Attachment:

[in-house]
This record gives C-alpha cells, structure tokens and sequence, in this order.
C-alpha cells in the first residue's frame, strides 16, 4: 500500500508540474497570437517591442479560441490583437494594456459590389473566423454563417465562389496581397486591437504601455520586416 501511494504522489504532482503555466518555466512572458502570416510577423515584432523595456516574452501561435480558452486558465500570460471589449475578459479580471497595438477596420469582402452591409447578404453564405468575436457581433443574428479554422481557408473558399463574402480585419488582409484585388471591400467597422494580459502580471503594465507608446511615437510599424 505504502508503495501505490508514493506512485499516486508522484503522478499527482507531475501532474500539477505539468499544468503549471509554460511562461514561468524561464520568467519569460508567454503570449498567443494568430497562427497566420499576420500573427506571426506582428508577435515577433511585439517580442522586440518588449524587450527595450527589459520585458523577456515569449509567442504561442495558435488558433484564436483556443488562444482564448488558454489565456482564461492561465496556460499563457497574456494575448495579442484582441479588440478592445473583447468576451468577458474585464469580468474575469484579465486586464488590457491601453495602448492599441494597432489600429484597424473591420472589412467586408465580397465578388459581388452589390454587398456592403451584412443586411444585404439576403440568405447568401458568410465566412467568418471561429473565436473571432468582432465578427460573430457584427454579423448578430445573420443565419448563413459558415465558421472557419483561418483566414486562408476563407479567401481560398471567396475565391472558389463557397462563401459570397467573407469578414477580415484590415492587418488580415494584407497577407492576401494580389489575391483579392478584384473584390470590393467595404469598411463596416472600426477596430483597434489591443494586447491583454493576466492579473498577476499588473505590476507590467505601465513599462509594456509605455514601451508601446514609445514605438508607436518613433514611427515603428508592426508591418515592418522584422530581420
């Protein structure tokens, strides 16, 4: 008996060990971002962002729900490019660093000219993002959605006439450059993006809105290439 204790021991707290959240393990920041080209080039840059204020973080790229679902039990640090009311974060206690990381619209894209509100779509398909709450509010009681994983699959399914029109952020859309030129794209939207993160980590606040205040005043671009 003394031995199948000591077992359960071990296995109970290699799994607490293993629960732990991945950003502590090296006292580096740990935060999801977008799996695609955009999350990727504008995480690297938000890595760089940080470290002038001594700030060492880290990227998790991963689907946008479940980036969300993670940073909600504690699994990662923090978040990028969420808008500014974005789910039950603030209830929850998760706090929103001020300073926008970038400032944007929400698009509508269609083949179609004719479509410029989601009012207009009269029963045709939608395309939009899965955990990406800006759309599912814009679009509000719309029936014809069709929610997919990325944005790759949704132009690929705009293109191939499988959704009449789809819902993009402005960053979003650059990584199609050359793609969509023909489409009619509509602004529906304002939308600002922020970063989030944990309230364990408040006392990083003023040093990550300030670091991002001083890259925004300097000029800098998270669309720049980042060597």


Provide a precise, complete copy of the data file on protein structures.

[in-house]
This record gives C-alpha cells, structure tokens and sequence, in this order.
C-alpha cells in the first residue's frame, strides 16, 4: 500500500508540474497570437517591442479560441490583437494594456459590389473566423454563417465562389496581397486591437504601455520586416 501511494504522489504532482503555466518555466512572458502570416510577423515584432523595456516574452501561435480558452486558465500570460471589449475578459479580471497595438477596420469582402452591409447578404453564405468575436457581433443574428479554422481557408473558399463574402480585419488582409484585388471591400467597422494580459502580471503594465507608446511615437510599424 505504502508503495501505490508514493506512485499516486508522484503522478499527482507531475501532474500539477505539468499544468503549471509554460511562461514561468524561464520568467519569460508567454503570449498567443494568430497562427497566420499576420500573427506571426506582428508577435515577433511585439517580442522586440518588449524587450527595450527589459520585458523577456515569449509567442504561442495558435488558433484564436483556443488562444482564448488558454489565456482564461492561465496556460499563457497574456494575448495579442484582441479588440478592445473583447468576451468577458474585464469580468474575469484579465486586464488590457491601453495602448492599441494597432489600429484597424473591420472589412467586408465580397465578388459581388452589390454587398456592403451584412443586411444585404439576403440568405447568401458568410465566412467568418471561429473565436473571432468582432465578427460573430457584427454579423448578430445573420443565419448563413459558415465558421472557419483561418483566414486562408476563407479567401481560398471567396475565391472558389463557397462563401459570397467573407469578414477580415484590415492587418488580415494584407497577407492576401494580389489575391483579392478584384473584390470590393467595404469598411463596416472600426477596430483597434489591443494586447491583454493576466492579473498577476499588473505590476507590467505601465513599462509594456509605455514601451508601446514609445514605438508607436518613433514611427515603428508592426508591418515592418522584422530581420
């Protein structure tokens, strides 16, 4: 008996060990971002962002729900490019660093000219993002959605006439450059993006809105290439 204790021991707290959240393990920041080209080039840059204020973080790229679902039990640090009311974060206690990381619209894209509100779509398909709450509010009681994983699959399914029109952020859309030129794209939207993160980590606040205040005043671009 003394031995199948000591077992359960071990296995109970290699799994607490293993629960732990991945950003502590090296006292580096740990935060999801977008799996695609955009999350990727504008995480690297938000890595760089940080470290002038001594700030060492880290990227998790991963689907946008479940980036969300993670940073909600504690699994990662923090978040990028969420808008500014974005789910039950603030209830929850998760706090929103001020300073926008970038400032944007929400698009509508269609083949179609004719479509410029989601009012207009009269029963045709939608395309939009899965955990990406800006759309599912814009679009509000719309029936014809069709929610997919990325944005790759949704132009690929705009293109191939499988959704009449789809819902993009402005960053979003650059990584199609050359793609969509023909489409009619509509602004529906304002939308600002922020970063989030944990309230364990408040006392990083003023040093990550300030670091991002001083890259925004300097000029800098998270669309720049980042060597």